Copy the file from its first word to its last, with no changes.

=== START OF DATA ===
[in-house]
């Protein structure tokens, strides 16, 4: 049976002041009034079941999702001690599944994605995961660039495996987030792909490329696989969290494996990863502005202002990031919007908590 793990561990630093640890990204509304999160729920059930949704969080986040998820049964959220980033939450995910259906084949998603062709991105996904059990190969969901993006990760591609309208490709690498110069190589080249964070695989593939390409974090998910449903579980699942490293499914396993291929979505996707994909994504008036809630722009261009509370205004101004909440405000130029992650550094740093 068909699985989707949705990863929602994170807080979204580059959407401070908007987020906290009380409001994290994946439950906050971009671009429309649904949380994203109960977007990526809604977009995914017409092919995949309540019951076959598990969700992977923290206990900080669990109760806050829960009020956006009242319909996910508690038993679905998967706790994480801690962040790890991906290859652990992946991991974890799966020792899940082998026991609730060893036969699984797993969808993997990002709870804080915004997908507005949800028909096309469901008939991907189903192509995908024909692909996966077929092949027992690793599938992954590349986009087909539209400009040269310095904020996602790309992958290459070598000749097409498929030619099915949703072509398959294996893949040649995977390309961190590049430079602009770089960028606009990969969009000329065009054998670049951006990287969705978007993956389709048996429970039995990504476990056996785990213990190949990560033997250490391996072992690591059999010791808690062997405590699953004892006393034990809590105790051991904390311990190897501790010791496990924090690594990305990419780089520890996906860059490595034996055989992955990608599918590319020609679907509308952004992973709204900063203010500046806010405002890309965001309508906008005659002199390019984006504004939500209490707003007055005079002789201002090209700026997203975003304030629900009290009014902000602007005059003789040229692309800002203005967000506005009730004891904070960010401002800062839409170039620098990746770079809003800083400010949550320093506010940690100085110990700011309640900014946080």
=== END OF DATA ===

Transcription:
[in-house]
């Protein structure tokens, strides 16, 4: 049976002041009034079941999702001690599944994605995961660039495996987030792909490329696989969290494996990863502005202002990031919007908590 793990561990630093640890990204509304999160729920059930949704969080986040998820049964959220980033939450995910259906084949998603062709991105996904059990190969969901993006990760591609309208490709690498110069190589080249964070695989593939390409974090998910449903579980699942490293499914396993291929979505996707994909994504008036809630722009261009509370205004101004909440405000130029992650550094740093 068909699985989707949705990863929602994170807080979204580059959407401070908007987020906290009380409001994290994946439950906050971009671009429309649904949380994203109960977007990526809604977009995914017409092919995949309540019951076959598990969700992977923290206990900080669990109760806050829960009020956006009242319909996910508690038993679905998967706790994480801690962040790890991906290859652990992946991991974890799966020792899940082998026991609730060893036969699984797993969808993997990002709870804080915004997908507005949800028909096309469901008939991907189903192509995908024909692909996966077929092949027992690793599938992954590349986009087909539209400009040269310095904020996602790309992958290459070598000749097409498929030619099915949703072509398959294996893949040649995977390309961190590049430079602009770089960028606009990969969009000329065009054998670049951006990287969705978007993956389709048996429970039995990504476990056996785990213990190949990560033997250490391996072992690591059999010791808690062997405590699953004892006393034990809590105790051991904390311990190897501790010791496990924090690594990305990419780089520890996906860059490595034996055989992955990608599918590319020609679907509308952004992973709204900063203010500046806010405002890309965001309508906008005659002199390019984006504004939500209490707003007055005079002789201002090209700026997203975003304030629900009290009014902000602007005059003789040229692309800002203005967000506005009730004891904070960010401002800062839409170039620098990746770079809003800083400010949550320093506010940690100085110990700011309640900014946080």